10 September 2017
Carroll County Farmers were Hit Hard by Unnamed 1896 Hurricane
By Mary Ann Ashcraft
One hurricane the magnitude of Harvey is enough for the 2017 season, but another strong storm is heading toward the U.S. mainland this week. We hope Mother Nature won’t deal the country a second serious blow. According to coverage in the October 3, 1896, Democratic Advocate, our area was devastated when an unnamed hurricane swept out of the Caribbean and cut a wide path up the East Coast. It came ashore in Florida. Unlike most hurricanes that weaken over land, this peculiar storm seemed to gather strength as it traveled north at least as far as Pennsylvania and parts of the Great Lakes. Boats in the harbors of Baltimore and Washington, D.C. were torn from their moorings and tossed about. A large number of trees on the White House lawn were blown down or whipped apart. Multiple deaths occurred from Georgia to Virginia, but none were mentioned in Baltimore or Carroll counties. The Advocate, reporting on damage in Carroll County, claimed havoc “was wrought everywhere, and nearly every piece of property…was more or less damaged.” Loss of life among farm animals was significant as barns and stables collapsed. One cow, however, was lucky. At the farm of Gassaway Gosnell near Winfield, the cow shed was carried away but the cow was left unharmed.
Farmers were probably the hardest hit. Not only were barns unroofed or supporting walls toppled and outbuildings blown down, but “scarcely a corn shock is found standing anywhere.” Fences flew along with the corn shocks, and anyone with an orchard lost multiple trees. “The storm swept through the center of Union Bridge from east to west, the severest blow ever experienced there. The roar of the wind, the crashing of trees and the noise of falling bricks,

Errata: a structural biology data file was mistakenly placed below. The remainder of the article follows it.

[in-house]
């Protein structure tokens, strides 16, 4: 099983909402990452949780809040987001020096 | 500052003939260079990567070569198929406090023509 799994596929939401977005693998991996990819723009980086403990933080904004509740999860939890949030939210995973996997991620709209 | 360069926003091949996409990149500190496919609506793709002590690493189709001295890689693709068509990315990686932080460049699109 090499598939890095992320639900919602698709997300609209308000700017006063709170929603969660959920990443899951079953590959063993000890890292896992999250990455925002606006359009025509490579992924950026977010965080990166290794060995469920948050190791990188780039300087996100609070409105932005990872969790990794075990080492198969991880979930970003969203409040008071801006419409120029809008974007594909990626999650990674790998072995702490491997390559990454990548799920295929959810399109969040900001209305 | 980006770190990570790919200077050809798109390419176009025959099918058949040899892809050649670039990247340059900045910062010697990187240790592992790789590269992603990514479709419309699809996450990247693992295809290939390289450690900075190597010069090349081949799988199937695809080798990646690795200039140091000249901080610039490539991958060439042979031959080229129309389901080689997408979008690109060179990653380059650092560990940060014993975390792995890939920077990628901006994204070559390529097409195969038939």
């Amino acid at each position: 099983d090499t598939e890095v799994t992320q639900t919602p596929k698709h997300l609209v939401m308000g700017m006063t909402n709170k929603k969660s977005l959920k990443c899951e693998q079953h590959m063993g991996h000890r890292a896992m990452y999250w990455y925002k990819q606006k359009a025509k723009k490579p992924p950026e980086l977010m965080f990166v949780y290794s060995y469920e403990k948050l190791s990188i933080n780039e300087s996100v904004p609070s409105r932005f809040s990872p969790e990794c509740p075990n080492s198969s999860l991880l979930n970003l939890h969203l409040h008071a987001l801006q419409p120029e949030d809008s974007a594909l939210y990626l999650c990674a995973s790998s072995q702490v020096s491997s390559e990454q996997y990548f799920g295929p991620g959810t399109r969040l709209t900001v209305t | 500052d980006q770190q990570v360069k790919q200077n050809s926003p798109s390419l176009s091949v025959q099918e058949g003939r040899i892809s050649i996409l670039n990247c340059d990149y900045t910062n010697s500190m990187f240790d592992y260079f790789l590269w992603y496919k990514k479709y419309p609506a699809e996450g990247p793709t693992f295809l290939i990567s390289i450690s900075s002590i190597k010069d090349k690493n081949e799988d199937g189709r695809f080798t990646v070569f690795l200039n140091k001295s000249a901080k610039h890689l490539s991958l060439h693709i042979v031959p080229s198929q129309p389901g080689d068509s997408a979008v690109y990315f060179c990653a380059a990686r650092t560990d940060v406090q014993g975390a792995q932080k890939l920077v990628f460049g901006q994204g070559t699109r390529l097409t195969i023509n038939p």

slate, &c., from the roofs of the houses, roused people generally from their beds not a few, believing that their houses were about to be blown down, took refuge in the cellar.” Not only did the wind affect roofs, but even headstones in Mountain View Cemetery were blown down. Towns supplied with electricity and telephone service lost both as the poles were toppled by wind or falling trees. Churches in many communities lost their steeples. The one at Bethel
Church of God in Uniontown, along with its bell, landed in the yard of a neighbor. All the windows in Krider’s Reformed Church on the northern edge of Westminster were blown out. County schools, often located on hilltops, suffered greatly just as a new school year began. Ridge School, sitting along Parr’s Ridge between Taylorsville and Mt. Airy, was unroofed, and Humbert’s School in Myers District had one side blown in. It was considered a total loss.
Freedom District in southeastern Carroll was not spared either. The new mill at Oakland, located down in the valley of the Patapsco River, lost part of its roof. “The boiler house at the old mill is a total wreck and the large smokestack was hurled into the mill race.”
Although the National Weather Service began in 1870, the ability to forecast hurricanes and send warnings did not exist in 1896. Mary Ann Ashcraft is a library volunteer at the Historical Society of Carroll County
Image credit: Library of Congress
Image caption: This headline from the October 3, 1896, Democratic Advocate indicated the severity of a hurricane that hit Carroll County several days before.